Canadian Underwriter

Regulatory changes to foreign entities operating in Canada

November 10, 2021   by Jason Contant

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Foreign entities operating in Canada through a branch will now have to notify the federal regulator of any potential changes to branch management “as well as any circumstances that could negatively impact their suitability,” attendees to a virtual industry event heard recently.

“Whereas the prior guideline focused on the role and accountability of the chief agent, there’s a shift now to branch management, which may include the chief agent along with senior officers located in and outside Canada,” Melanie Hoad, assistant vice president, legal counsel with CNA Insurance, said of the Office of the Superintendent of Financial Institutions (OSFI)’s revised Guideline E-4: Foreign Entities Operating in Canada on a Branch Basis.

The guideline replaces and consolidates prior guidelines E-4A and E-4B that were specific to insurers and banks respectively, Hoad said Nov. 2 during Insurance Bureau of Canada’s 21st annual Regulatory Affairs Symposium. She was speaking as part of a panel looking at numerous current and emerging regulatory and compliance issues.

“As counsel to a branch of a foreign entity, I was eagerly awaiting the revised E-4 guideline,” Hoad said, adding that the deadline for compliance is “fast approaching” in January 2022. The guideline outlines OSFI’s expectations in terms of management and administration of the Canadian business of foreign entities. “There’s an acknowledgement that the home country regulator of the foreign entity is the primary regulator and OSFI’s role is limited to the business in Canada.”

The shift to branch management oversight (which may include the chief agent along with senior officers in and outside Canada) means that branch management should be satisfied that strategies, business plans and policies are appropriate for the business in Canada. They must also comply with relevant Canadian legal and regulatory requirements, and be sufficiently knowledgeable about what those requirements are.

Stuart Carruthers, partner at Stikeman Elliott LLP, Jill Lankin, senior vice president and general counsel with Zurich Canada, and Melanie Hoad, assistant vice president, legal counsel with CNA Insurance, speaking during IBC’s Regulatory Affairs Symposium.

In terms of record-keeping (specifically records that are outlined in the Insurance Companies Act), OSFI expects the records to be updated and accurate as at the end of each business day and maintained locally, Hoad reported. “Where certain branches are exempt from the requirements to keep copies of the records in Canada, OSFI must have immediate direct, complete, and ongoing access to the records.”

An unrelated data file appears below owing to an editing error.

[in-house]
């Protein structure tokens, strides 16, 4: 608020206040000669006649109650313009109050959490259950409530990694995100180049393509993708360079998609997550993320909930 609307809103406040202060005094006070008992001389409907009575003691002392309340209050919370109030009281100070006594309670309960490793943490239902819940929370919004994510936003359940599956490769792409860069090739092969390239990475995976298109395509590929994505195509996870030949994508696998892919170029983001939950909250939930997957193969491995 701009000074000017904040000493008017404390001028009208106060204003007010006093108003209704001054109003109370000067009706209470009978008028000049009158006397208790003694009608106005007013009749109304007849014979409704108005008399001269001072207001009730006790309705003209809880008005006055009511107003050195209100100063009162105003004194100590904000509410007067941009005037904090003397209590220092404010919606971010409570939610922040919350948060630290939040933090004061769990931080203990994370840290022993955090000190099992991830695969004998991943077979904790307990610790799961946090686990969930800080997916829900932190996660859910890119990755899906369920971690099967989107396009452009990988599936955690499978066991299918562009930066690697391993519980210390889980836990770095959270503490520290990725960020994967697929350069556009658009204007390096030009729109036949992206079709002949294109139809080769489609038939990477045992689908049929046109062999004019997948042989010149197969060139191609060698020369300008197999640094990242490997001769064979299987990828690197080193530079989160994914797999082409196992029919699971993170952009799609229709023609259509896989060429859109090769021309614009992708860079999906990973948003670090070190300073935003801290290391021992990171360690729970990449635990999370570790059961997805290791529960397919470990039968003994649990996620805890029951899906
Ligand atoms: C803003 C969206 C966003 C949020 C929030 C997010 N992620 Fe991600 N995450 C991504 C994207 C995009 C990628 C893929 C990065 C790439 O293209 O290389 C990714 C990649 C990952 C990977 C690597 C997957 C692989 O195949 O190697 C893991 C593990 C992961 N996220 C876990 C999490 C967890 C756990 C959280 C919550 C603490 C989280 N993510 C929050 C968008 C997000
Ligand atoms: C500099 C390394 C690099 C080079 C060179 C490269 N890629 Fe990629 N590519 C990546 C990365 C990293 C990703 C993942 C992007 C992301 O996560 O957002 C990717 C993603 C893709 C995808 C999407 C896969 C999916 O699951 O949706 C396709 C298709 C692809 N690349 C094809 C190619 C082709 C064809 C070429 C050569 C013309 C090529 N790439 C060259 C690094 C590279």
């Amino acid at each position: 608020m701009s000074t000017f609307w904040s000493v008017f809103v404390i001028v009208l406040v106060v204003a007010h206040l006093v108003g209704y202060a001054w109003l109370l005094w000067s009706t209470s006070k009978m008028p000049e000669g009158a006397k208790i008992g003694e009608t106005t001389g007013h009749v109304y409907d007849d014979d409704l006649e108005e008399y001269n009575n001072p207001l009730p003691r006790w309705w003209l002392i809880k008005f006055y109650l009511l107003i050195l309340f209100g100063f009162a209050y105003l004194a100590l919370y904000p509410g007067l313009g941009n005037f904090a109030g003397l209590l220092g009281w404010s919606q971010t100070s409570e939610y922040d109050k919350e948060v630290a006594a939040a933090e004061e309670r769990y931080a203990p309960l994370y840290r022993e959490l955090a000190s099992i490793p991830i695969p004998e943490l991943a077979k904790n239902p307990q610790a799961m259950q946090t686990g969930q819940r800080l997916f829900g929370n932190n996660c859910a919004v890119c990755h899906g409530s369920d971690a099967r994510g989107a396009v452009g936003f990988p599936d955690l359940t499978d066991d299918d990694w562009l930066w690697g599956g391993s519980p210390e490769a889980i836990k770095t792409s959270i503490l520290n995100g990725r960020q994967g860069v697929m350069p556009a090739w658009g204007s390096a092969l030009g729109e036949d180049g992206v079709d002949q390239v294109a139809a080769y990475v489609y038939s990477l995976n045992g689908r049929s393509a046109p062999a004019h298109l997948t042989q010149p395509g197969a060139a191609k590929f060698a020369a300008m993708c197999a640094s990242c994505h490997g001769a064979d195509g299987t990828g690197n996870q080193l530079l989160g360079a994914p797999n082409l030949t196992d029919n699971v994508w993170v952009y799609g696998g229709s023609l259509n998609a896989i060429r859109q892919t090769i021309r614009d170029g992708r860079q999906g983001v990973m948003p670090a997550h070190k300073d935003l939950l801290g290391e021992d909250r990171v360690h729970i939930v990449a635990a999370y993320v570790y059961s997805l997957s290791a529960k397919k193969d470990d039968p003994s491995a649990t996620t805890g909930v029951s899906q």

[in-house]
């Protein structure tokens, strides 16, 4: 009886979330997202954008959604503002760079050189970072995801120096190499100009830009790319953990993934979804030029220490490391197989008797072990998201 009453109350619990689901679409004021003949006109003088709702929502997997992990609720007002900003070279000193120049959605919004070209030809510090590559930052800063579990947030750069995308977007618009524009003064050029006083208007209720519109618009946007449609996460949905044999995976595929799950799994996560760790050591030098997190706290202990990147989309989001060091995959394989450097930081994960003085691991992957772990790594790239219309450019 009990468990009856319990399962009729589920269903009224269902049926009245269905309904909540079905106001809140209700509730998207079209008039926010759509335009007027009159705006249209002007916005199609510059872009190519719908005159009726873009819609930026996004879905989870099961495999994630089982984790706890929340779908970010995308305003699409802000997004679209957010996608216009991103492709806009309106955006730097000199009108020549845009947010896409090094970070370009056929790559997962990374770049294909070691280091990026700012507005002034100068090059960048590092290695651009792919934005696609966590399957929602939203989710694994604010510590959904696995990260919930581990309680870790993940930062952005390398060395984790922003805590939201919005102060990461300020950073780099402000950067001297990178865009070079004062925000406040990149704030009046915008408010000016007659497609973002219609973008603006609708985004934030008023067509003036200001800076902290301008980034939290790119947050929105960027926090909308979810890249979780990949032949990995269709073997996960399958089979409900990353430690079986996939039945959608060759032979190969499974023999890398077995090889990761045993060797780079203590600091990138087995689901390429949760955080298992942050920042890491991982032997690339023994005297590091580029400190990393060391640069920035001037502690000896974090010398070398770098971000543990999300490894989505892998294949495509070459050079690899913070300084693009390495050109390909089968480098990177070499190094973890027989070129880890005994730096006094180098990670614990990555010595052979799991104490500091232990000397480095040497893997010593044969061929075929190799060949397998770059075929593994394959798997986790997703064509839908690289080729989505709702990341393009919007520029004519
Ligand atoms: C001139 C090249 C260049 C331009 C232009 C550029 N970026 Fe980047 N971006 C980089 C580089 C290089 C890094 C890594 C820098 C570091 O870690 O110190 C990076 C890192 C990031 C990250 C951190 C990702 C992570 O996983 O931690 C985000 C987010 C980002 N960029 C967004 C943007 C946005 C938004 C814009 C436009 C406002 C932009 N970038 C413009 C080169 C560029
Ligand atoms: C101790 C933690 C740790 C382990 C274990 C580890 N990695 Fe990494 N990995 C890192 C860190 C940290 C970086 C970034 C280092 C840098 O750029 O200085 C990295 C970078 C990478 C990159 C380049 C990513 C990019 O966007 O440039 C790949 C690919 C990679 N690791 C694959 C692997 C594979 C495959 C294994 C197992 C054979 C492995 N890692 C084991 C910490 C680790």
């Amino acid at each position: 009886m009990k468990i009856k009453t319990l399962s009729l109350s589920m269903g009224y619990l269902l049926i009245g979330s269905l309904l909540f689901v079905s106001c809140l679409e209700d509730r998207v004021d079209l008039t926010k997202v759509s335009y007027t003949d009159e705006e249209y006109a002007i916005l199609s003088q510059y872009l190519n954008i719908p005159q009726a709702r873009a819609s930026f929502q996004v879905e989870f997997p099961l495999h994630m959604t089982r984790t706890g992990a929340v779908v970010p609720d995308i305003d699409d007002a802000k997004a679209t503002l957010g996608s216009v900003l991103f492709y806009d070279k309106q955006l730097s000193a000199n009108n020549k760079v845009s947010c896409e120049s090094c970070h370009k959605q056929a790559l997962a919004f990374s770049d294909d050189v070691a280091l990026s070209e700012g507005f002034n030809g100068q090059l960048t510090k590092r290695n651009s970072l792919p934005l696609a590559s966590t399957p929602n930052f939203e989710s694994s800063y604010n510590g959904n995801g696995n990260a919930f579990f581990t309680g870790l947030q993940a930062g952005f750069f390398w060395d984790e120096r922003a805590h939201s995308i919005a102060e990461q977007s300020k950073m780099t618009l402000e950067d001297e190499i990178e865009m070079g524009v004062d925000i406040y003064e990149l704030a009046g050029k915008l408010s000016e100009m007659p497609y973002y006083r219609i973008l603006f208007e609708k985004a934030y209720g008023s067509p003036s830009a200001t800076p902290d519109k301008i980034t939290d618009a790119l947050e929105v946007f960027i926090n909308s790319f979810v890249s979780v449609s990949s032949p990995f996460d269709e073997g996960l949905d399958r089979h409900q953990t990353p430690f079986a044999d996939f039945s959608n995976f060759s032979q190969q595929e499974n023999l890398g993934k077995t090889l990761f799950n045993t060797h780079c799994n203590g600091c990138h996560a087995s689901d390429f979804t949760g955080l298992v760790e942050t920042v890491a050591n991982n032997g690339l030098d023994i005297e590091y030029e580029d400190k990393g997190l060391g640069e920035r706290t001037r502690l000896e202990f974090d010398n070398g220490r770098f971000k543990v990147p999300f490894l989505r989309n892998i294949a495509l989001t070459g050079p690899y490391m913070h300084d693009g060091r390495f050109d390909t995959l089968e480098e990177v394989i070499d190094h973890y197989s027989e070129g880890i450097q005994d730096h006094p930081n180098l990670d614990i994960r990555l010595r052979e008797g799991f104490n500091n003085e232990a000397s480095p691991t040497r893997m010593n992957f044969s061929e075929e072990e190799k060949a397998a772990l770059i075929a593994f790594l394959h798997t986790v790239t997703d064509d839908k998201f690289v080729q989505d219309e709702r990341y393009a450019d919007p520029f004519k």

Stuart Carruthers, a partner at Stikeman Elliott LLP, said that the Insurance Companies Act historically required certain accounting and policyholder records to be maintained in Canada, both for companies and branches. “OSFI took the view that they required that those records effectively be backed up into Canada, onto servers in Canada, at the end of every business day,” Carruthers said. “The idea being that OSFI would have access to a complete set of policyholder accounting records in Canada if OSFI had to step in to take control of a branch or a subsidiary, rather than having to try to go to a foreign jurisdiction and get access to that information.”

Those requirements in the Insurance Companies Act were amended on Canada of this year in connection with the coming into force of the free trade agreement between Canada, the United States and Mexico, Carruthers reported. “And so now those older requirements don’t apply to either a foreign branch, the head office of which is formed in U.S., Mexico or some other countries that Canada has trade agreements with, or a Canadian-appropriated subsidiary of a parent in those same jurisdictions.”

But OSFI can still require that the records are maintained in Canada if the Minister of Finance believes that Canadian national interests would require that, or if the regulator needs immediate direct, complete and ongoing access to the information.

“By way of commentary… these records retention in Canada requirements are kind of a vestige of an older paper-based records era,” Carruthers said. “In the current or future cloud computing era that we’re in, you have to wonder where our records are really located when they’re stored in the cloud. I think that’s a good topic for OSFI’s larger technology and resilience consultations that are ongoing.”


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